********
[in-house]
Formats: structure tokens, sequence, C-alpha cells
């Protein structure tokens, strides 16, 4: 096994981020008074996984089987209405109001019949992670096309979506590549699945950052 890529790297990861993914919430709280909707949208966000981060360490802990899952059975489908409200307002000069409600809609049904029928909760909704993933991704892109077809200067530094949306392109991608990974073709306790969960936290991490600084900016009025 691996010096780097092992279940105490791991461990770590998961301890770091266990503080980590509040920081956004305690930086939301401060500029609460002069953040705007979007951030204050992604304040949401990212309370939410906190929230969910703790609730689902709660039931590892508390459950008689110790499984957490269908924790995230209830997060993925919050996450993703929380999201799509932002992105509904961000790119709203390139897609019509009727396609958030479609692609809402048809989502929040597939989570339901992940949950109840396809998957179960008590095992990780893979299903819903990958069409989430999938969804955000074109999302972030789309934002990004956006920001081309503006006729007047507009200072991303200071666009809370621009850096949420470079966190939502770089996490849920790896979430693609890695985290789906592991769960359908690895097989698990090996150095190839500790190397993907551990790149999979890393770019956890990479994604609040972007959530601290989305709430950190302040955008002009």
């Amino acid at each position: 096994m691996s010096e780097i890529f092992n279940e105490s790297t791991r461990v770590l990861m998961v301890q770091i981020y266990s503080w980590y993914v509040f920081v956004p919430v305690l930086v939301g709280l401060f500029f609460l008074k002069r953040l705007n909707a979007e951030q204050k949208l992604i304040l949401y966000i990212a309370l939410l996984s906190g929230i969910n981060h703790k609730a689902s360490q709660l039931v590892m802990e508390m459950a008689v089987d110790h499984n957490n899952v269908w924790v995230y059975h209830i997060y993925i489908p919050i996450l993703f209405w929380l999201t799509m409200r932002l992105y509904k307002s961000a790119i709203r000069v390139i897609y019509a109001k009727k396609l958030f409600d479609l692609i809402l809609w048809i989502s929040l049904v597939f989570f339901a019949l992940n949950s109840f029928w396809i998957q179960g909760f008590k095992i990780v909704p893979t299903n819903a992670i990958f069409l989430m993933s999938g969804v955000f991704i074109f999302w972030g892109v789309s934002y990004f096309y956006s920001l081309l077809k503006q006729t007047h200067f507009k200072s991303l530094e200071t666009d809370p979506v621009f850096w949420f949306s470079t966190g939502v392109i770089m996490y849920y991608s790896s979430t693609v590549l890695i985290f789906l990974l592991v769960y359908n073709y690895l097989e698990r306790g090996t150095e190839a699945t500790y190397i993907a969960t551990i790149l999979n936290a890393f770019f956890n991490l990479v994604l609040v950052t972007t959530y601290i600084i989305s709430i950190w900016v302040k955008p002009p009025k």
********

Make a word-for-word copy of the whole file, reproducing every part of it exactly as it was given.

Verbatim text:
[in-house]
Formats: structure tokens, sequence, C-alpha cells
């Protein structure tokens, strides 16, 4: 096994981020008074996984089987209405109001019949992670096309979506590549699945950052 890529790297990861993914919430709280909707949208966000981060360490802990899952059975489908409200307002000069409600809609049904029928909760909704993933991704892109077809200067530094949306392109991608990974073709306790969960936290991490600084900016009025 691996010096780097092992279940105490791991461990770590998961301890770091266990503080980590509040920081956004305690930086939301401060500029609460002069953040705007979007951030204050992604304040949401990212309370939410906190929230969910703790609730689902709660039931590892508390459950008689110790499984957490269908924790995230209830997060993925919050996450993703929380999201799509932002992105509904961000790119709203390139897609019509009727396609958030479609692609809402048809989502929040597939989570339901992940949950109840396809998957179960008590095992990780893979299903819903990958069409989430999938969804955000074109999302972030789309934002990004956006920001081309503006006729007047507009200072991303200071666009809370621009850096949420470079966190939502770089996490849920790896979430693609890695985290789906592991769960359908690895097989698990090996150095190839500790190397993907551990790149999979890393770019956890990479994604609040972007959530601290989305709430950190302040955008002009």
């Amino acid at each position: 096994m691996s010096e780097i890529f092992n279940e105490s790297t791991r461990v770590l990861m998961v301890q770091i981020y266990s503080w980590y993914v509040f920081v956004p919430v305690l930086v939301g709280l401060f500029f609460l008074k002069r953040l705007n909707a979007e951030q204050k949208l992604i304040l949401y966000i990212a309370l939410l996984s906190g929230i969910n981060h703790k609730a689902s360490q709660l039931v590892m802990e508390m459950a008689v089987d110790h499984n957490n899952v269908w924790v995230y059975h209830i997060y993925i489908p919050i996450l993703f209405w929380l999201t799509m409200r932002l992105y509904k307002s961000a790119i709203r000069v390139i897609y019509a109001k009727k396609l958030f409600d479609l692609i809402l809609w048809i989502s929040l049904v597939f989570f339901a019949l992940n949950s109840f029928w396809i998957q179960g909760f008590k095992i990780v909704p893979t299903n819903a992670i990958f069409l989430m993933s999938g969804v955000f991704i074109f999302w972030g892109v789309s934002y990004f096309y956006s920001l081309l077809k503006q006729t007047h200067f507009k200072s991303l530094e200071t666009d809370p979506v621009f850096w949420f949306s470079t966190g939502v392109i770089m996490y849920y991608s790896s979430t693609v590549l890695i985290f789906l990974l592991v769960y359908n073709y690895l097989e698990r306790g090996t150095e190839a699945t500790y190397i993907a969960t551990i790149l999979n936290a890393f770019f956890n991490l990479v994604l609040v950052t972007t959530y601290i600084i989305s709430i950190w900016v302040k955008p002009p009025k």